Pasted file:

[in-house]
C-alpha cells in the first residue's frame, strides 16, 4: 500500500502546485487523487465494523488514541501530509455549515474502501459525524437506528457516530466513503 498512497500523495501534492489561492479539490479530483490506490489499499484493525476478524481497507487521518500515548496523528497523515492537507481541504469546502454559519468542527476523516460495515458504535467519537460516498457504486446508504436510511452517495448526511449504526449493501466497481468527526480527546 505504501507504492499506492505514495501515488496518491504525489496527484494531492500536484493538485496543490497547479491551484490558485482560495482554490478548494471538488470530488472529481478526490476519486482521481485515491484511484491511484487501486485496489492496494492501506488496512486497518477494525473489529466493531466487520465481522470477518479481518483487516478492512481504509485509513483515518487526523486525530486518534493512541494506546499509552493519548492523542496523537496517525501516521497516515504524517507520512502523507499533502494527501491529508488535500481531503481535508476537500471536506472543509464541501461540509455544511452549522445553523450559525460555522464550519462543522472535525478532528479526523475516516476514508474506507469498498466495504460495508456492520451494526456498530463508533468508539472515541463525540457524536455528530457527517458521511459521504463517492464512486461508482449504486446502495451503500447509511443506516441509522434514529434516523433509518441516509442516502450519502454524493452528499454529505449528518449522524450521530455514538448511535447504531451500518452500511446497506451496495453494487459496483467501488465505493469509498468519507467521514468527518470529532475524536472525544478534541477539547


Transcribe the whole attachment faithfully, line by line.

[in-house]
C-alpha cells in the first residue's frame, strides 16, 4: 500500500502546485487523487465494523488514541501530509455549515474502501459525524437506528457516530466513503 498512497500523495501534492489561492479539490479530483490506490489499499484493525476478524481497507487521518500515548496523528497523515492537507481541504469546502454559519468542527476523516460495515458504535467519537460516498457504486446508504436510511452517495448526511449504526449493501466497481468527526480527546 505504501507504492499506492505514495501515488496518491504525489496527484494531492500536484493538485496543490497547479491551484490558485482560495482554490478548494471538488470530488472529481478526490476519486482521481485515491484511484491511484487501486485496489492496494492501506488496512486497518477494525473489529466493531466487520465481522470477518479481518483487516478492512481504509485509513483515518487526523486525530486518534493512541494506546499509552493519548492523542496523537496517525501516521497516515504524517507520512502523507499533502494527501491529508488535500481531503481535508476537500471536506472543509464541501461540509455544511452549522445553523450559525460555522464550519462543522472535525478532528479526523475516516476514508474506507469498498466495504460495508456492520451494526456498530463508533468508539472515541463525540457524536455528530457527517458521511459521504463517492464512486461508482449504486446502495451503500447509511443506516441509522434514529434516523433509518441516509442516502450519502454524493452528499454529505449528518449522524450521530455514538448511535447504531451500518452500511446497506451496495453494487459496483467501488465505493469509498468519507467521514468527518470529532475524536472525544478534541477539547